Beach Nourishment Update

An Update on Bogue Banks Beach Nourishment

After Hurricane Florence, the landscape of the beaches along Bogue Banks changed dramatically. Many wooden access stairways were destroyed due to rising tidewater and multiple days of increased wave activity. Luckily for many oceanfront homeowners, the primary dune structures stood tall and stopped water from rushing under homes and onto neighboring streets. Looking back a little over a year later, a lot of effort has gone into making sure that these beaches are being properly restored for the thousands of locals and vacationers who enjoy them. Although wind has blown sand back to its natural area in front of the primary dune structures, the secondary dunes (also known as Baby Dunes) were wiped out over the prolonged hurricane period. The process of restoring the beaches back to normal and providing protection for future storm development is funded through various sources and managed by the Carteret County Shore Protection Agency (You can learn more about them by clicking the button below).

An example of a set of damaged steps from an oceanfront home leading to the beach.

Dredging of sand is the easiest way to facilitate the re-nourishment of the beach. It’s a complicated process, with multiple pieces of heavy machinery involved.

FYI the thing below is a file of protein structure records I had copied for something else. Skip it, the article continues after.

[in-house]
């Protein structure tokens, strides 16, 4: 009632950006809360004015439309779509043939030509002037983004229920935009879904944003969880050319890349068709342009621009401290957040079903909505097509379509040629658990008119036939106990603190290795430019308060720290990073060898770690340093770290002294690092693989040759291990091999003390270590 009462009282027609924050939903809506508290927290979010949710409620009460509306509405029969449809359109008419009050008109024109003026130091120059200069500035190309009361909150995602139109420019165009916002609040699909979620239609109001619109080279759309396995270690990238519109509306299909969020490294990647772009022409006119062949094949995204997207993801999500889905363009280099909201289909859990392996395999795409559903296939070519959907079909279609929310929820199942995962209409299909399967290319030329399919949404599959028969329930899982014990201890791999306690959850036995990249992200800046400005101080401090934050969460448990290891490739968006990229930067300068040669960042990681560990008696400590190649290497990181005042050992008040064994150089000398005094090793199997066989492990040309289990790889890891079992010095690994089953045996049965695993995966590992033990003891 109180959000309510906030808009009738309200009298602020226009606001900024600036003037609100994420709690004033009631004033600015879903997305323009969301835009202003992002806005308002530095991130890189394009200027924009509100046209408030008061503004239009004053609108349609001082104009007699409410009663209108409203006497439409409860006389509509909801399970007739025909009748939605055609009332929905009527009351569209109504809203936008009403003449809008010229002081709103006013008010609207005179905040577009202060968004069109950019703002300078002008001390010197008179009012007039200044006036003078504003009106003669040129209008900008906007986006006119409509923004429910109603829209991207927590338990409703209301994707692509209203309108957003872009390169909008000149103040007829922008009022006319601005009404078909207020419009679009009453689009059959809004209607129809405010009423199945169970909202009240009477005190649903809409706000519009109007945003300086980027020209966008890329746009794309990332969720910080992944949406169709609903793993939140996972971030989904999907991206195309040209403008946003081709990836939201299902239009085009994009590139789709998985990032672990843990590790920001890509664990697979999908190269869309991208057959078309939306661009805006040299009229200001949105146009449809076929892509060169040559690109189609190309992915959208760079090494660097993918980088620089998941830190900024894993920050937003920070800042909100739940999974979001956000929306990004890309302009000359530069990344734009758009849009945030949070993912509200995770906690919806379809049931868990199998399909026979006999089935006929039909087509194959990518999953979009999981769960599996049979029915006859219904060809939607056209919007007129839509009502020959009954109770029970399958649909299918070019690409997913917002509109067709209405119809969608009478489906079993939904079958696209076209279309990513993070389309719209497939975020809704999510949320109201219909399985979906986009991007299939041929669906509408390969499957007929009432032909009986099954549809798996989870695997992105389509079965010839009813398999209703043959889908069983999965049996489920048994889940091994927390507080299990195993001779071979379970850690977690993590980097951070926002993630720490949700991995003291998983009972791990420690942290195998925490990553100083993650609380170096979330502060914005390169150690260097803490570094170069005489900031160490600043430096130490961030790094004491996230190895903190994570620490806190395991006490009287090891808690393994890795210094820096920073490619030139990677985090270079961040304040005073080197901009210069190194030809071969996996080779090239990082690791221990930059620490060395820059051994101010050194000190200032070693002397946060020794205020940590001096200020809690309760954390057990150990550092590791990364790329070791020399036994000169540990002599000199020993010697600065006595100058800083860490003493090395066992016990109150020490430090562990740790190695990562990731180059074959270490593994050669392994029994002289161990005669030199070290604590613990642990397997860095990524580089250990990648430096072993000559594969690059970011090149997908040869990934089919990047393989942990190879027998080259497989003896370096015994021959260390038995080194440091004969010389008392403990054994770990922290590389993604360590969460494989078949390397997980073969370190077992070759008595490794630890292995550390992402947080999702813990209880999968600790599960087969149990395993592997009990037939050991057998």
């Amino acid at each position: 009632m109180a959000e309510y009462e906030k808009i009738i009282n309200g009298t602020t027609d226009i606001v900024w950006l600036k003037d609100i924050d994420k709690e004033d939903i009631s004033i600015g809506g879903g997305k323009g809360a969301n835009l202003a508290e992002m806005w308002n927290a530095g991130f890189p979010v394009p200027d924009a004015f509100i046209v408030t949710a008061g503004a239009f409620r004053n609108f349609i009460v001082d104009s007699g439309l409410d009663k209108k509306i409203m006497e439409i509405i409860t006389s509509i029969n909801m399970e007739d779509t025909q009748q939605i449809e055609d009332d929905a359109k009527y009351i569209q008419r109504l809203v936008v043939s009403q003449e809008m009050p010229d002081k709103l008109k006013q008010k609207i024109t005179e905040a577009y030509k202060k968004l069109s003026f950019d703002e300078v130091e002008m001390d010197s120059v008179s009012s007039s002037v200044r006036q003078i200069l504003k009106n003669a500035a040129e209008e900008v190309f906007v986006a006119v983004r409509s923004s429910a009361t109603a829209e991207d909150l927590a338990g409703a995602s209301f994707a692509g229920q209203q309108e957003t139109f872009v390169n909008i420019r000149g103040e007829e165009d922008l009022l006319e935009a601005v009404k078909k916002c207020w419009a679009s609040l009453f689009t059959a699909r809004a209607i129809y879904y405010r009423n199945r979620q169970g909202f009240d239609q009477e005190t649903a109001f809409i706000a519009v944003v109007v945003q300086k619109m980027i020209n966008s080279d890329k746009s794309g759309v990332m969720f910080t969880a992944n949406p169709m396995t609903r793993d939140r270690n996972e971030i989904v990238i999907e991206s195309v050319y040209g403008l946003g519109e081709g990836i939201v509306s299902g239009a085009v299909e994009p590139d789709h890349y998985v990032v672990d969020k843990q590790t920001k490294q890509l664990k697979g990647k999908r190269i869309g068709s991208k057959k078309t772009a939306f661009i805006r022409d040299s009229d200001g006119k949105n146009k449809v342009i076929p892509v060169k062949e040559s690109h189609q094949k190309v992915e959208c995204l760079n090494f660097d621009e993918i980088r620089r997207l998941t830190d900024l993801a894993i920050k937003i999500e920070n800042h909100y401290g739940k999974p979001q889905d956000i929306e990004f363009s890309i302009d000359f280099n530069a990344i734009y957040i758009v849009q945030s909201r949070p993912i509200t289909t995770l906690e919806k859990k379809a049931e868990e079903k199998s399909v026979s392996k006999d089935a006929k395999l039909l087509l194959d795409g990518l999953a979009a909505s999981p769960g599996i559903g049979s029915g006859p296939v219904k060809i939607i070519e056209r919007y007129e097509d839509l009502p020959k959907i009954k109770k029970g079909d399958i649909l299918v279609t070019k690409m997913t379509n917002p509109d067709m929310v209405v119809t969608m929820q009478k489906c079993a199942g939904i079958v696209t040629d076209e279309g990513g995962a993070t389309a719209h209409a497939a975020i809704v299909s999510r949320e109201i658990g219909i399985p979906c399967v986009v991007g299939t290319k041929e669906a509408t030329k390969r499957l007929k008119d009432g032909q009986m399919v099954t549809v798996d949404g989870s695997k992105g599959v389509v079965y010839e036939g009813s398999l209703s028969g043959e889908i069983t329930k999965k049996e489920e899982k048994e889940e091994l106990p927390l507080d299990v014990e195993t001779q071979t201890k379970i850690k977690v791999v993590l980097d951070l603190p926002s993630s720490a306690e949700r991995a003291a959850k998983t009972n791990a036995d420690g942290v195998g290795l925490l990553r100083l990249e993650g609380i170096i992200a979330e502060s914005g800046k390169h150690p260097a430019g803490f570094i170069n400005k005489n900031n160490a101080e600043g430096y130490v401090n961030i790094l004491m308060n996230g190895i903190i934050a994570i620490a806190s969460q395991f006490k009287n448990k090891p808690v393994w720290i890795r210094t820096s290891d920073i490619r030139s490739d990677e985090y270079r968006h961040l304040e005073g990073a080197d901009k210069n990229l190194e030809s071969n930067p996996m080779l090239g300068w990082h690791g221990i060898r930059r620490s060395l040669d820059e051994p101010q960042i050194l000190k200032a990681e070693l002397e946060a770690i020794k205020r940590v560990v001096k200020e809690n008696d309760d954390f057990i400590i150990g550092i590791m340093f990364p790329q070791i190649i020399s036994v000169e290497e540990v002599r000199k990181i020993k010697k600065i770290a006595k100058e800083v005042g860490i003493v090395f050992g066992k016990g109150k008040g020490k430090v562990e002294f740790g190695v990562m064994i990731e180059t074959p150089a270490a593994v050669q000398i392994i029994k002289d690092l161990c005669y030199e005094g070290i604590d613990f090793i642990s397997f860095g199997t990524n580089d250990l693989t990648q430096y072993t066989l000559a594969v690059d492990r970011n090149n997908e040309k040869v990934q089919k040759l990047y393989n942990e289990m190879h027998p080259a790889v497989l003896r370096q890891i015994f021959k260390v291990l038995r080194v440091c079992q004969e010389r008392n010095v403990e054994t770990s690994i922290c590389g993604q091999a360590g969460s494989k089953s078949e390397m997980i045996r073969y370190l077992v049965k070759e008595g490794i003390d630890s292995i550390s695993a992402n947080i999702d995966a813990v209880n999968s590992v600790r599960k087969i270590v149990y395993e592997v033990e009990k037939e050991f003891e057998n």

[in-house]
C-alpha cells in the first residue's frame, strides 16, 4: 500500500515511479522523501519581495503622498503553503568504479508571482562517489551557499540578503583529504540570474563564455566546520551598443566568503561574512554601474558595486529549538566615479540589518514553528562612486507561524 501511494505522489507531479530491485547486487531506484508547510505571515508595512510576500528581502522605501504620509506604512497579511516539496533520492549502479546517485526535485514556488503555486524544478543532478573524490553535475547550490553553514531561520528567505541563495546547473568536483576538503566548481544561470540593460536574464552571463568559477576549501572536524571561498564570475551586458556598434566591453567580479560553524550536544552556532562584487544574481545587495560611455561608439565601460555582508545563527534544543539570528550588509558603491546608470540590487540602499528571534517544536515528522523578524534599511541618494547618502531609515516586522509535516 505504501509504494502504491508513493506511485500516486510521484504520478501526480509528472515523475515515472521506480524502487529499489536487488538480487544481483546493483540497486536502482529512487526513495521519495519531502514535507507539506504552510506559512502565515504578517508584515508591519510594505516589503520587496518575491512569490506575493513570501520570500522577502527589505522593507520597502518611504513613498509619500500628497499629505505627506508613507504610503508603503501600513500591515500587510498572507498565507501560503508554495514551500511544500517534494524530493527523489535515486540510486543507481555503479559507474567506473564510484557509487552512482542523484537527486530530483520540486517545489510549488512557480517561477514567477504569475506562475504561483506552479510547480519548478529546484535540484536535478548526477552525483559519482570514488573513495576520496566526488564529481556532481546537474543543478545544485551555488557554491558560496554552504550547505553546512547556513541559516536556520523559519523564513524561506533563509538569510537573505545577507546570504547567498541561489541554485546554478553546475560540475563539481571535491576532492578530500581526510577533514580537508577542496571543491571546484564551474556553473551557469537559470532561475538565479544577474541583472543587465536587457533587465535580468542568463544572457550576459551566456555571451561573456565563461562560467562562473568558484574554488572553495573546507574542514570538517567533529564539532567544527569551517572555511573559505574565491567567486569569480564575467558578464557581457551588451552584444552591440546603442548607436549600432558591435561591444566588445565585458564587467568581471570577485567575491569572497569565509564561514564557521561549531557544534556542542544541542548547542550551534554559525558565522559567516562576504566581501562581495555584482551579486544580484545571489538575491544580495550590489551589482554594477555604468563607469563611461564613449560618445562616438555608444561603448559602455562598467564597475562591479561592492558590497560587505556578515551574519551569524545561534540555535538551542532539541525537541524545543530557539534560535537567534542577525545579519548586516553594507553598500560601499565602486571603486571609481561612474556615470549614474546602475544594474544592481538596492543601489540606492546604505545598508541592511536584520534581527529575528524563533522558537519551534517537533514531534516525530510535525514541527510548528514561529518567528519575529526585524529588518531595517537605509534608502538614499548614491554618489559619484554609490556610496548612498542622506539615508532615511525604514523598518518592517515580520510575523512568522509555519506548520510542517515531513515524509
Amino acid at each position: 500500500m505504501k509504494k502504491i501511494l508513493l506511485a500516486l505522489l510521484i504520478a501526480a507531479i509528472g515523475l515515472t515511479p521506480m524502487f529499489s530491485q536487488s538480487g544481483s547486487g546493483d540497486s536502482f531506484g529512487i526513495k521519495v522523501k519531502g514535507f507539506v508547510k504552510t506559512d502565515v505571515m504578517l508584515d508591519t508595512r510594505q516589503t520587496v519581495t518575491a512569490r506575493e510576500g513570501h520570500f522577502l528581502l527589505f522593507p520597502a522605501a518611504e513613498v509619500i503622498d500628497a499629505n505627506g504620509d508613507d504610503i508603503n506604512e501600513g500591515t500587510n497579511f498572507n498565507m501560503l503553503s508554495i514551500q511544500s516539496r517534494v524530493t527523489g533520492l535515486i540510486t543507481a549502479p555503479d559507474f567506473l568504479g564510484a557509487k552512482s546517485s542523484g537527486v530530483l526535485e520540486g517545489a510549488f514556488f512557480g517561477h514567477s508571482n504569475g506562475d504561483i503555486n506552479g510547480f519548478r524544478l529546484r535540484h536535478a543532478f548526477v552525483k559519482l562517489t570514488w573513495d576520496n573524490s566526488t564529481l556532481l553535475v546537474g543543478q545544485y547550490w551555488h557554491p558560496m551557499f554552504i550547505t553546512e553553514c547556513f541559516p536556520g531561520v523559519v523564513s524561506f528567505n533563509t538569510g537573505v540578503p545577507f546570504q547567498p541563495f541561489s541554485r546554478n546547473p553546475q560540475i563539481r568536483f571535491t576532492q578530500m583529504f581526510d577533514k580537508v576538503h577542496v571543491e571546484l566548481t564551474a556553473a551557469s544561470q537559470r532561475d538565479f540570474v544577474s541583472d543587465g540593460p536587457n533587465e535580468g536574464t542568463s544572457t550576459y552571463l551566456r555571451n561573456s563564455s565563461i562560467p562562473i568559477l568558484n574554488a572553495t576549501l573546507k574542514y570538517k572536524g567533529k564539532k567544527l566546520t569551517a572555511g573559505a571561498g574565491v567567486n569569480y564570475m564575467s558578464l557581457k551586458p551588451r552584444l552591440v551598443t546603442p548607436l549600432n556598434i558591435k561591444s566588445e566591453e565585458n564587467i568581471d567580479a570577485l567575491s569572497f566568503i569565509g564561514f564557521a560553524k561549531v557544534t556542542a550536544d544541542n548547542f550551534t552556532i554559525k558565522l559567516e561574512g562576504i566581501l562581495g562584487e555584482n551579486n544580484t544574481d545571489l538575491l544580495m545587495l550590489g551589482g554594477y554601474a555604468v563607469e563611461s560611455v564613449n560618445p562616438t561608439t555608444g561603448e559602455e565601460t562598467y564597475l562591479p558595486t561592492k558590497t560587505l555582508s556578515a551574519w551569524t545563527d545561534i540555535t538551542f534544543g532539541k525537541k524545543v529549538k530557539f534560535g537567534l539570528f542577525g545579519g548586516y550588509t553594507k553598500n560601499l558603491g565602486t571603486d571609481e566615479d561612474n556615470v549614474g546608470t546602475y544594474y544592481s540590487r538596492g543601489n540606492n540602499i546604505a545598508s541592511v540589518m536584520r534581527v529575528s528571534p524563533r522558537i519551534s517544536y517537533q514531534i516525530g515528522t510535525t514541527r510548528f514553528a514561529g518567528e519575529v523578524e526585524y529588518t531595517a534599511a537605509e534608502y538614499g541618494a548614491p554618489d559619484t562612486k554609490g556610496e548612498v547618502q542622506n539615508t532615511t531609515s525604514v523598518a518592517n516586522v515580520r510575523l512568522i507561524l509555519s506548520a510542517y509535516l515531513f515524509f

Dredging is the process of removing sand from the ocean floor and using it to replace lost sand along the beach strand. It’s a complicated and expensive project, but the results are immediate and the process flows relatively quickly once it gets going. Backhoes and other heavy equipment are stationed along the beach while the sand is pumped in for equal distribution along the dunes. In the case after Hurricane Florence, a majority of the dredged sand is used to replace the secondary dunes that were destroyed due to storm surge. Vegetative plants such as sea oats are planted along the secondary dune to increase the likelihood that this section of beach will withstand heavy winds and increased tidal range. Dune fencing is also normally placed in front of these secondary dunes, to help trap wind-blown sand to build up the barrier, and prevent people from walking along the precious surface while it continues to strengthen.

Phase I of the Post-Florence Beach Nourishment process was completed earlier this Spring/Winter, mainly along Indian Beach and the Eastern end of Emerald Isle. The improvements have held up well throughout the summer season, and dune grass is beginning to fully develop in some secondary dune areas. A contract has been confirmed for Phase II, which will include a long range in Pine Knoll Shores, and the area in Emerald Isle from Lands End to Sounds of the Sea condominiums. The dredging is scheduled to start mid-January and be completed with plenty of time left before the spring season. Take a look at the video below for an in-depth look at the current beach dune development along Bogue Banks. The video starts at ‘The Point’ of Emerald Isle and continues all the way down to Fort Macon in Atlantic Beach.